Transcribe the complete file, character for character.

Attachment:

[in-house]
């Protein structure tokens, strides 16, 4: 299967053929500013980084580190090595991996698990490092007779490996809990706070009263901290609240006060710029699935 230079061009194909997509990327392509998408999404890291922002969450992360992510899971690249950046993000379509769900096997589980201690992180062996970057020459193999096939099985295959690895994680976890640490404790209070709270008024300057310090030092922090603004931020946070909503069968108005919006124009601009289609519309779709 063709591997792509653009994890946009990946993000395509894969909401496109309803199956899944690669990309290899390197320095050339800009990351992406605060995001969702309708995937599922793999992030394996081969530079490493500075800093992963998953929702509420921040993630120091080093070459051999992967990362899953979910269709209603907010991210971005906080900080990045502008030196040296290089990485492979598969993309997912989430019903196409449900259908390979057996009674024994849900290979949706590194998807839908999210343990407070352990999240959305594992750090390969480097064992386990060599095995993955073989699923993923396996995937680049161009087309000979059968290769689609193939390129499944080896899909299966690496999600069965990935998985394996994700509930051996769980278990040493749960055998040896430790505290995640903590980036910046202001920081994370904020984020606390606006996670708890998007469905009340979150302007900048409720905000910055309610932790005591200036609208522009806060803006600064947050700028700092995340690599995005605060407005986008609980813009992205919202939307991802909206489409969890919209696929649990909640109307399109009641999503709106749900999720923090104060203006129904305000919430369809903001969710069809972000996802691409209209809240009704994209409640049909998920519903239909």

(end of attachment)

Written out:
[in-house]
């Protein structure tokens, strides 16, 4: 299967053929500013980084580190090595991996698990490092007779490996809990706070009263901290609240006060710029699935 230079061009194909997509990327392509998408999404890291922002969450992360992510899971690249950046993000379509769900096997589980201690992180062996970057020459193999096939099985295959690895994680976890640490404790209070709270008024300057310090030092922090603004931020946070909503069968108005919006124009601009289609519309779709 063709591997792509653009994890946009990946993000395509894969909401496109309803199956899944690669990309290899390197320095050339800009990351992406605060995001969702309708995937599922793999992030394996081969530079490493500075800093992963998953929702509420921040993630120091080093070459051999992967990362899953979910269709209603907010991210971005906080900080990045502008030196040296290089990485492979598969993309997912989430019903196409449900259908390979057996009674024994849900290979949706590194998807839908999210343990407070352990999240959305594992750090390969480097064992386990060599095995993955073989699923993923396996995937680049161009087309000979059968290769689609193939390129499944080896899909299966690496999600069965990935998985394996994700509930051996769980278990040493749960055998040896430790505290995640903590980036910046202001920081994370904020984020606390606006996670708890998007469905009340979150302007900048409720905000910055309610932790005591200036609208522009806060803006600064947050700028700092995340690599995005605060407005986008609980813009992205919202939307991802909206489409969890919209696929649990909640109307399109009641999503709106749900999720923090104060203006129904305000919430369809903001969710069809972000996802691409209209809240009704994209409640049909998920519903239909």